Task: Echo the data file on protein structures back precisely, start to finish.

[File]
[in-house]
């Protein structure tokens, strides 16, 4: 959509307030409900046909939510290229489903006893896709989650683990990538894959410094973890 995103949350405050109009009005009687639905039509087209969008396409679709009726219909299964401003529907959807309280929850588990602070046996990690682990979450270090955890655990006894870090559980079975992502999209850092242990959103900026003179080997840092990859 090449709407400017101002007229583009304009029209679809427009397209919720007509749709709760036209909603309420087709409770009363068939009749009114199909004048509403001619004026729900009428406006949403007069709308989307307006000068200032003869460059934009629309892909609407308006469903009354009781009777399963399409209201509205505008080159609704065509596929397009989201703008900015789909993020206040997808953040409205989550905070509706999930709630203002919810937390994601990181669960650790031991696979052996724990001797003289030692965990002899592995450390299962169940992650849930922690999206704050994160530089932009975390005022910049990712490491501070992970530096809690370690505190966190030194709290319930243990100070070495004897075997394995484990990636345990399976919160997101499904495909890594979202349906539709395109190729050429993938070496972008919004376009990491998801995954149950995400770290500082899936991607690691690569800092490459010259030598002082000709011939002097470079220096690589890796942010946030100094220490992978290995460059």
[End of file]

[in-house]
């Protein structure tokens, strides 16, 4: 959509307030409900046909939510290229489903006893896709989650683990990538894959410094973890 995103949350405050109009009005009687639905039509087209969008396409679709009726219909299964401003529907959807309280929850588990602070046996990690682990979450270090955890655990006894870090559980079975992502999209850092242990959103900026003179080997840092990859 090449709407400017101002007229583009304009029209679809427009397209919720007509749709709760036209909603309420087709409770009363068939009749009114199909004048509403001619004026729900009428406006949403007069709308989307307006000068200032003869460059934009629309892909609407308006469903009354009781009777399963399409209201509205505008080159609704065509596929397009989201703008900015789909993020206040997808953040409205989550905070509706999930709630203002919810937390994601990181669960650790031991696979052996724990001797003289030692965990002899592995450390299962169940992650849930922690999206704050994160530089932009975390005022910049990712490491501070992970530096809690370690505190966190030194709290319930243990100070070495004897075997394995484990990636345990399976919160997101499904495909890594979202349906539709395109190729050429993938070496972008919004376009990491998801995954149950995400770290500082899936991607690691690569800092490459010259030598002082000709011939002097470079220096690589890796942010946030100094220490992978290995460059």